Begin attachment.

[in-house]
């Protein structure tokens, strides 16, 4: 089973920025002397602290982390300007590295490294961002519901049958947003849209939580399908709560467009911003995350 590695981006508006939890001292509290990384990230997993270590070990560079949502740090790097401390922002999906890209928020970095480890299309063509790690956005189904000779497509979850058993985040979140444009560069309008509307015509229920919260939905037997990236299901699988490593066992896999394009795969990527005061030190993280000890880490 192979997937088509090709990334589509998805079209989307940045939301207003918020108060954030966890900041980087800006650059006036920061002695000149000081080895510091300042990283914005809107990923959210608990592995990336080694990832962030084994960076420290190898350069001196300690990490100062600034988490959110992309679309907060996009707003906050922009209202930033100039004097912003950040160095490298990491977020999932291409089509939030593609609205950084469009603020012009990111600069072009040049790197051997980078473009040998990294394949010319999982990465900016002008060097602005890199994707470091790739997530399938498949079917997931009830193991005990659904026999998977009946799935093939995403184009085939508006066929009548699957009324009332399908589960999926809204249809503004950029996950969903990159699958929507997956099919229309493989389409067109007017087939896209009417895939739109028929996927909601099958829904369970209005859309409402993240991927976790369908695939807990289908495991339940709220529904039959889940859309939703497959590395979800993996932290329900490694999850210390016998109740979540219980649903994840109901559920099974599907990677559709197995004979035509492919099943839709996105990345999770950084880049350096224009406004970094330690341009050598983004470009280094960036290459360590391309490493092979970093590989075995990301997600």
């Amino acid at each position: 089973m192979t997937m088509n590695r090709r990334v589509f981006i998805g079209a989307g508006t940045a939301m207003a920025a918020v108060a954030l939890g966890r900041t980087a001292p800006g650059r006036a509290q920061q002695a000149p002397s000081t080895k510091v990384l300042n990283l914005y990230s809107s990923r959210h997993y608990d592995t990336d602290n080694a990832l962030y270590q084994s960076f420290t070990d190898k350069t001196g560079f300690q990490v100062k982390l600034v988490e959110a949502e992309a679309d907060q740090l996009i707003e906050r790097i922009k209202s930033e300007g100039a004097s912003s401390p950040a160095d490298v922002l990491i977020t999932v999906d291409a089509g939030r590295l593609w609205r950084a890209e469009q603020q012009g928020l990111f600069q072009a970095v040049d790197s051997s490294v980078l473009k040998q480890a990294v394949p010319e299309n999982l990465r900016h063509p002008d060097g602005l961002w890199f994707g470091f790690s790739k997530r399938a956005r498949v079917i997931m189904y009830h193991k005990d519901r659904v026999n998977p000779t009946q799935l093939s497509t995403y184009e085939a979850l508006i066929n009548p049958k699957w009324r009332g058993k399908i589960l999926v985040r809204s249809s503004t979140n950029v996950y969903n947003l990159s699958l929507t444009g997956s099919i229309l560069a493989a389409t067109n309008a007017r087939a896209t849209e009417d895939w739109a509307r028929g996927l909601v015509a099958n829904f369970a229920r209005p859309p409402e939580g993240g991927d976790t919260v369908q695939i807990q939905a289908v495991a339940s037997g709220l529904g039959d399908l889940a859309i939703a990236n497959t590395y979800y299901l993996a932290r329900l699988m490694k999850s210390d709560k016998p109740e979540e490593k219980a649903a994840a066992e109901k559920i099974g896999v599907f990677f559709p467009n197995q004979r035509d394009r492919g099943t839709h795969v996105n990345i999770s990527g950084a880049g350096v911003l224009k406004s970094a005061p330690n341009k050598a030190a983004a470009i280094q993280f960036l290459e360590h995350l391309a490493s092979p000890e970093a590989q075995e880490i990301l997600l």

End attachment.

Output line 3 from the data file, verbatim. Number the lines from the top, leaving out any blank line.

């Amino acid at each position: 089973m192979t997937m088509n590695r090709r990334v589509f981006i998805g079209a989307g508006t940045a939301m207003a920025a918020v108060a954030l939890g966890r900041t980087a001292p800006g650059r006036a509290q920061q002695a000149p002397s000081t080895k510091v990384l300042n990283l914005y990230s809107s990923r959210h997993y608990d592995t990336d602290n080694a990832l962030y270590q084994s960076f420290t070990d190898k350069t001196g560079f300690q990490v100062k982390l600034v988490e959110a949502e992309a679309d907060q740090l996009i707003e906050r790097i922009k209202s930033e300007g100039a004097s912003s401390p950040a160095d490298v922002l990491i977020t999932v999906d291409a089509g939030r590295l593609w609205r950084a890209e469009q603020q012009g928020l990111f600069q072009a970095v040049d790197s051997s490294v980078l473009k040998q480890a990294v394949p010319e299309n999982l990465r900016h063509p002008d060097g602005l961002w890199f994707g470091f790690s790739k997530r399938a956005r498949v079917i997931m189904y009830h193991k005990d519901r659904v026999n998977p000779t009946q799935l093939s497509t995403y184009e085939a979850l508006i066929n009548p049958k699957w009324r009332g058993k399908i589960l999926v985040r809204s249809s503004t979140n950029v996950y969903n947003l990159s699958l929507t444009g997956s099919i229309l560069a493989a389409t067109n309008a007017r087939a896209t849209e009417d895939w739109a509307r028929g996927l909601v015509a099958n829904f369970a229920r209005p859309p409402e939580g993240g991927d976790t919260v369908q695939i807990q939905a289908v495991a339940s037997g709220l529904g039959d399908l889940a859309i939703a990236n497959t590395y979800y299901l993996a932290r329900l699988m490694k999850s210390d709560k016998p109740e979540e490593k219980a649903a994840a066992e109901k559920i099974g896999v599907f990677f559709p467009n197995q004979r035509d394009r492919g099943t839709h795969v996105n990345i999770s990527g950084a880049g350096v911003l224009k406004s970094a005061p330690n341009k050598a030190a983004a470009i280094q993280f960036l290459e360590h995350l391309a490493s092979p000890e970093a590989q075995e880490i990301l997600l």